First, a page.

Embracing New (and Old) Ideas
53 Wash. U. J. L. & Pol’y 157 (2017)
13 Pages Posted: 19 Jun 2017
Date Written: March 12, 2017
In 1970 Christopher Langdell first introduced case studies and the Socratic method to Harvard Law School, replacing lectures and textbook recitation. Along with Langdell’s Method of classroom education came many features of modern legal education: the three-year course of study, the requirement of a bachelor’s degree for admission, written examinations, and education by full-time professors rather than practicing attorneys.
These changes occurred in response to real or perceived market forces, often beginning with a few innovative law schools before widespread adoption. Historically, the forces in question were ones of increased demand for legal services and increased demand for training and credentialing of attorneys. However, the marketplaces for legal education and legal services are now facing crises of decreasing demand, brought about by a combination of rising costs, increased competition from non-attorney service providers, and technological disruption.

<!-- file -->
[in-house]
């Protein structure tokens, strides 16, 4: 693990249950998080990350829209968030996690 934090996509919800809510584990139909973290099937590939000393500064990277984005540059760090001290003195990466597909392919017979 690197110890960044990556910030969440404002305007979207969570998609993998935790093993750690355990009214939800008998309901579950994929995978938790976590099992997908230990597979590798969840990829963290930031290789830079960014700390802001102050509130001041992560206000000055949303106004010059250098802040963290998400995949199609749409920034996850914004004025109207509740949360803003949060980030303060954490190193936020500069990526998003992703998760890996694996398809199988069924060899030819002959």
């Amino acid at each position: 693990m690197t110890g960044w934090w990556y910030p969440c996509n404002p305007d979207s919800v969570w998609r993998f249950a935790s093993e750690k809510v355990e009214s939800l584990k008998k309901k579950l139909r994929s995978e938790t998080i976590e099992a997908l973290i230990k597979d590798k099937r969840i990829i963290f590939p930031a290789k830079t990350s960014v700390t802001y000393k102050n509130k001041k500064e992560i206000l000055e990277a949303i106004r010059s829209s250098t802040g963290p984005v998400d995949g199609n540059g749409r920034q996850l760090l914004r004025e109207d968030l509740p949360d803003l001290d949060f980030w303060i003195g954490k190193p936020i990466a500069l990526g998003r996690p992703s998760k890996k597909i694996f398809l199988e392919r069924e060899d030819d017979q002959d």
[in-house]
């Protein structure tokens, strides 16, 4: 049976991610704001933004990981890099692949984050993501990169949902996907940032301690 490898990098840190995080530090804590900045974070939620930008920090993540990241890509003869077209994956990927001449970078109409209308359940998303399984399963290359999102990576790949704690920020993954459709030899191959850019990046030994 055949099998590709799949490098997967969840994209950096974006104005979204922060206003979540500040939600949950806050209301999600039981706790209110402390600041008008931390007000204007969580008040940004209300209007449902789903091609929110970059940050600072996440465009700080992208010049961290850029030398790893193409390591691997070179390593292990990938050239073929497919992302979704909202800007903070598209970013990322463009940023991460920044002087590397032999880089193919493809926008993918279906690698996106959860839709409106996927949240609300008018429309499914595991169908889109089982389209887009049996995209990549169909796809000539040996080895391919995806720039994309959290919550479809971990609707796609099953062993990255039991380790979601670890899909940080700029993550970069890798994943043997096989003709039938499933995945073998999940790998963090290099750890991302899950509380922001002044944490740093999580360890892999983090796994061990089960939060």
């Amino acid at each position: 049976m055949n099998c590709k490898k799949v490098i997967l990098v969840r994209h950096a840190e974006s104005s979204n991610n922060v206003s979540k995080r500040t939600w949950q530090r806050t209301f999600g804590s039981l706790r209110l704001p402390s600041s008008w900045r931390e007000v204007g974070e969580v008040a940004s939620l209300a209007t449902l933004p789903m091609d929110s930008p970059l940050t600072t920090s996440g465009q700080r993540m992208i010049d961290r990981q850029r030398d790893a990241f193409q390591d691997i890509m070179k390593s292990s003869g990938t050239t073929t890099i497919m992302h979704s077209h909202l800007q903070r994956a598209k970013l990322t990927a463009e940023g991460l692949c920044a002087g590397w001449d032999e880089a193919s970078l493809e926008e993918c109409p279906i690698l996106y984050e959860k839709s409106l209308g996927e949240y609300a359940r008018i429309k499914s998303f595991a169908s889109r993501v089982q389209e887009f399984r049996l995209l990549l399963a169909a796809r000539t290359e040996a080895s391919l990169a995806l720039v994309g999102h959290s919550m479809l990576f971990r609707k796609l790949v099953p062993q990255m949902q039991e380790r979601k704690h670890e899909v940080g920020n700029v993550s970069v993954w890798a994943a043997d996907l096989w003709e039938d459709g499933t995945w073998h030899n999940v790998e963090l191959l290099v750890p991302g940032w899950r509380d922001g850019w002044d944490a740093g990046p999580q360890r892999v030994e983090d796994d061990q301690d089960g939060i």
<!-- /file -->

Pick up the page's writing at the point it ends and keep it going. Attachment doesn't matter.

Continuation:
This has created a new Langdellian moment: an opportunity for innovative law schools to determine the future of American legal education. This Essay suggests looking to the past for one possible path forward: law schools should return to offering the LL.B, now as a four-year undergraduate degree, while making the J.D. the research- focused graduate degree it always should have been.
Keywords: legal education, law schools
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